Cook the pasta to the al dente stage. Drain and return pasta to the empty pot. Add pancetta to the sauce, then add the sauce to the pasta and toss over low heat to combine, about 30 seconds. Add the cheese and toss again. Serve immediately.

Food that is associated with happy memories is the best and this dish was a winner on all counts. Calling to mind childhood meals with my parents, both of whom are gone, is comforting and poignant at the same time. Reminiscing about my wonderful week in Ischia makes me long to return there soon. This is a simple dish, but a lusty one. Try it!

Friday, October 7, 2011

More from the Homesick Texan

I practically sat by the side of the mailbox waiting for my copy of The Homesick Texan to arrive, so it pains me to report that my first 2 outings with this cookbook that has been all over the blogosphere were dismal failures. The first recipe I made was arroz con leche. I know the difference between this and rice pudding, but this recipe produced rice soup. It went over the bank behind the house and I hope some of our woodland creatures derived some nourishment from it. Relatively undeterred, I decided to make the tres leches cake. If you've ever eaten a piece of this, you know how decadent it is. I followed Fain's recipe to the letter. I've made genoise/sponge cake many times. The cake that I produced from this recipe did not look good, but I proceeded to poke holes in it and pour over some of the milk mixture. The next day we tossed that over the bank as well. DSO's suggestion was that I toss the cookbook over the bank, but I figured three's a charm and so I went on to make cheese enchiladas with chile con carne and Austin-style black beans. Finally, success!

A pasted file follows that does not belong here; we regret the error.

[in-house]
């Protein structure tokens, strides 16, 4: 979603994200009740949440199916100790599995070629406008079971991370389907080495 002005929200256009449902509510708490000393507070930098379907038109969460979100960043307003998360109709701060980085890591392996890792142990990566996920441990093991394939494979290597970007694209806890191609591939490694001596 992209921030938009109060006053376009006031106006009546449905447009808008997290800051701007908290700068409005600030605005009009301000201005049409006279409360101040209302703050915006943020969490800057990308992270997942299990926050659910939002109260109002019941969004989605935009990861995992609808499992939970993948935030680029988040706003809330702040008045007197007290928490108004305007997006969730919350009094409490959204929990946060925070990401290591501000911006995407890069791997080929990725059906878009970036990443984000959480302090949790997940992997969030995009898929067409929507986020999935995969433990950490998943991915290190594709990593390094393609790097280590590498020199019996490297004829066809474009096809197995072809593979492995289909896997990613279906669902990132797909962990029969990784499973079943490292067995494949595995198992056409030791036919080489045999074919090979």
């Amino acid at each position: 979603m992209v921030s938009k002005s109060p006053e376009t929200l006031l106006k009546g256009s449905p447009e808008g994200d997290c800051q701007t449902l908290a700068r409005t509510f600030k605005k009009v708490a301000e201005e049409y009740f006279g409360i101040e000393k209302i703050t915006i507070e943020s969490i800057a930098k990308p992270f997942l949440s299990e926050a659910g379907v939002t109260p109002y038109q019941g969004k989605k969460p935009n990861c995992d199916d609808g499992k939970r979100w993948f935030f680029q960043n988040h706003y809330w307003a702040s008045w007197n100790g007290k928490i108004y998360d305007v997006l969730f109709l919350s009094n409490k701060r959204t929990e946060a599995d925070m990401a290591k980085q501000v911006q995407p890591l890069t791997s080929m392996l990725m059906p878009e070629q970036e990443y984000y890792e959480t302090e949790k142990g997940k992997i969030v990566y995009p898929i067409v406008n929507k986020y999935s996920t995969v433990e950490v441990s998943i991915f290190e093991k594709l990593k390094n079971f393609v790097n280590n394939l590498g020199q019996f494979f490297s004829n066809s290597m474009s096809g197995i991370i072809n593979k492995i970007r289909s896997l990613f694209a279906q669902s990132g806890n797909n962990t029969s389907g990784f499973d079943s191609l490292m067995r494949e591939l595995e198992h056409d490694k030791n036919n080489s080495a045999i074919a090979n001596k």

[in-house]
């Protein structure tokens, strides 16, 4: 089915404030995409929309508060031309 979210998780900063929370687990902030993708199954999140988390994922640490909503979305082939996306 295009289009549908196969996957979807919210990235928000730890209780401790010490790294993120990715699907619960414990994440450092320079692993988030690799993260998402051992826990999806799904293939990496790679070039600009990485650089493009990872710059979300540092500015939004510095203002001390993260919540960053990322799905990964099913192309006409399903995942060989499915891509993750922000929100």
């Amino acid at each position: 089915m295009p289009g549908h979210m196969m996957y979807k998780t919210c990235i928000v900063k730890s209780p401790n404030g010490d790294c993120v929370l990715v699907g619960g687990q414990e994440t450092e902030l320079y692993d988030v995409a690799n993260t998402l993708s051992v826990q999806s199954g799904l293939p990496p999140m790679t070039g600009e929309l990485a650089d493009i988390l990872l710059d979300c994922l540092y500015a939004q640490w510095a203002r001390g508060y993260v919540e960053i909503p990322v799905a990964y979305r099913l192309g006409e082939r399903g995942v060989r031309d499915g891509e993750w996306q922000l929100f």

After my lack of success with the first 2 recipes, I decided to use Fain's recipes as guidelines and made a few small changes. I used flour tortillas instead of corn tortillas; chipotle chilis in adobo instead of ancho chilies, and I put the chile con carne inside the enchilada along with the cheese. I also doubled the amount of ground beef called for.

Cheese and Chile con Carne Enchiladas (4-6 servings)